March 2, 2016

Since we began this academic year, our chosen theme, Diversity, Justice, and Democracy, has grown only more urgent. From the refugee crisis in Europe to our own presidential campaign; from debates over social equality, free speech, and “political correctness” on college campuses to parallel debates about security, terrorism, and “political correctness” in Southern California; from conflicts over LGBT rights in Africa to honor-killings of young women in places around the world, we are routinely asked to think through challenging ethical and political problems that have become ever more complex because of social diversity.

In an effort to share our conversations about these and related subjects more broadly, we have launched a new series, co-sponsored with the Harvard Book Store, Ethics in Your World. Our next speaker will be Fellow-in-Residence Liav Orgad, discussing his new book, The Cultural Defense of Nations, on April 1, 2016.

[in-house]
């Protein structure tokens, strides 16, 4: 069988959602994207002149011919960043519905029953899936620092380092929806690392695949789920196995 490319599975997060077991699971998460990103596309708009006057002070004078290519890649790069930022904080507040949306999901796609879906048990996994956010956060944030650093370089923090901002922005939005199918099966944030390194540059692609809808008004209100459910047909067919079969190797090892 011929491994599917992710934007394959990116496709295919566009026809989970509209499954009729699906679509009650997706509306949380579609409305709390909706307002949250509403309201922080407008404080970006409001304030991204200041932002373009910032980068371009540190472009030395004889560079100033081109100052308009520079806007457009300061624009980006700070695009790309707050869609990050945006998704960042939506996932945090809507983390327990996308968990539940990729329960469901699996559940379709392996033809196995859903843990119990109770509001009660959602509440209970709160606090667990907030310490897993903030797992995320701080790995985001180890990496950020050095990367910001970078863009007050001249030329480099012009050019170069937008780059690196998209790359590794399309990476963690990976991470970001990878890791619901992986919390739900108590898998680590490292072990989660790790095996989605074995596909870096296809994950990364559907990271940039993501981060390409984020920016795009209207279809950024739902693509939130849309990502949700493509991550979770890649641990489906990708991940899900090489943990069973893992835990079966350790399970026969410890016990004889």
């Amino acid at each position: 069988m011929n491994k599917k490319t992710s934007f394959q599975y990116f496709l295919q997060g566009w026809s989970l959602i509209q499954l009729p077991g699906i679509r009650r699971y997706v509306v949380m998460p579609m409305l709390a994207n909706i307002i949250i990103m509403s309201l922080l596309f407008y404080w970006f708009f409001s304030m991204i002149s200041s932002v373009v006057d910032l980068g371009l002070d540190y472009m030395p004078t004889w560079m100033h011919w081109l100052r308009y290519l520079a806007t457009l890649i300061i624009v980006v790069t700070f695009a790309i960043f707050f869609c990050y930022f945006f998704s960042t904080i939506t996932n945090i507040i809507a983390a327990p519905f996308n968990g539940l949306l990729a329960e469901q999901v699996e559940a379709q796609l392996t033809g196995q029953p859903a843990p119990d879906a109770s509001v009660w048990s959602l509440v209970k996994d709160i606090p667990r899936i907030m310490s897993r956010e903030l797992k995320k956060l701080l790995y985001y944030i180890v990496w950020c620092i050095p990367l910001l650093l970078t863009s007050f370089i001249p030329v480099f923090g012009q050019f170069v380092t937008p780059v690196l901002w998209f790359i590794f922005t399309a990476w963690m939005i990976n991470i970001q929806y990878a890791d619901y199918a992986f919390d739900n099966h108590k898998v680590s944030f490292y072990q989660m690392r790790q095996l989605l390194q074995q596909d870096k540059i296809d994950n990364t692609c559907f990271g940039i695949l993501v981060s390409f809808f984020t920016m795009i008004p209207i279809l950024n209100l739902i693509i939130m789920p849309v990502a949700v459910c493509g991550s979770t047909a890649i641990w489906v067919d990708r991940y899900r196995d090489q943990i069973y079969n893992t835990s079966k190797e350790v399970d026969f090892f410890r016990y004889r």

Our traditional venues for deepening collective reflection on urgent matters of individual, institutional, and public ethics continue to be our Thursday evening public lectures and our Tuesday lunchtime Faculty Seminars. During the fall’s public lecture series, philosopher Ruth Chang walked us through frameworks for decision-making when one faces two choices that are “on par,” not better or worse than one another. Bioethicist Julian Savulescu explored the stakes of designating disabilities as differences or of resisting such designations. Jiwei Ci, a philosopher from the University of Hong Kong, offered a critique of modern democracy as being agnostic on whether people are equal by nature and as, consequently, permitting social structures with great inequalities. In our lunchtime seminars, Edmond J. Safra Center Faculty Associates Tommie Shelby, Meira Levinson, and Nir Eyal worked through, respectively, issues of a right to self-segregate, ethical dilemmas in urban classrooms, and health disparities. Fellows-in-Residence have presented material on the limited efficacy of interventions designed to reduce implicit bias (Calvin Lai); the invisibility of links between our treatment of inmates and health crises in minority communities, particularly around HIV (Laurie Shrage); global justice (Caleb Yong); the right to bear arms and cultures of violence and domination (Jackie Bass); and the possibility that the right to education, when tethered to the goal of preparing citizens, as it is in many U.S. state constitutions, might provide a higher standard for educational justice than is currently available on the policy landscape (Michael Rebell).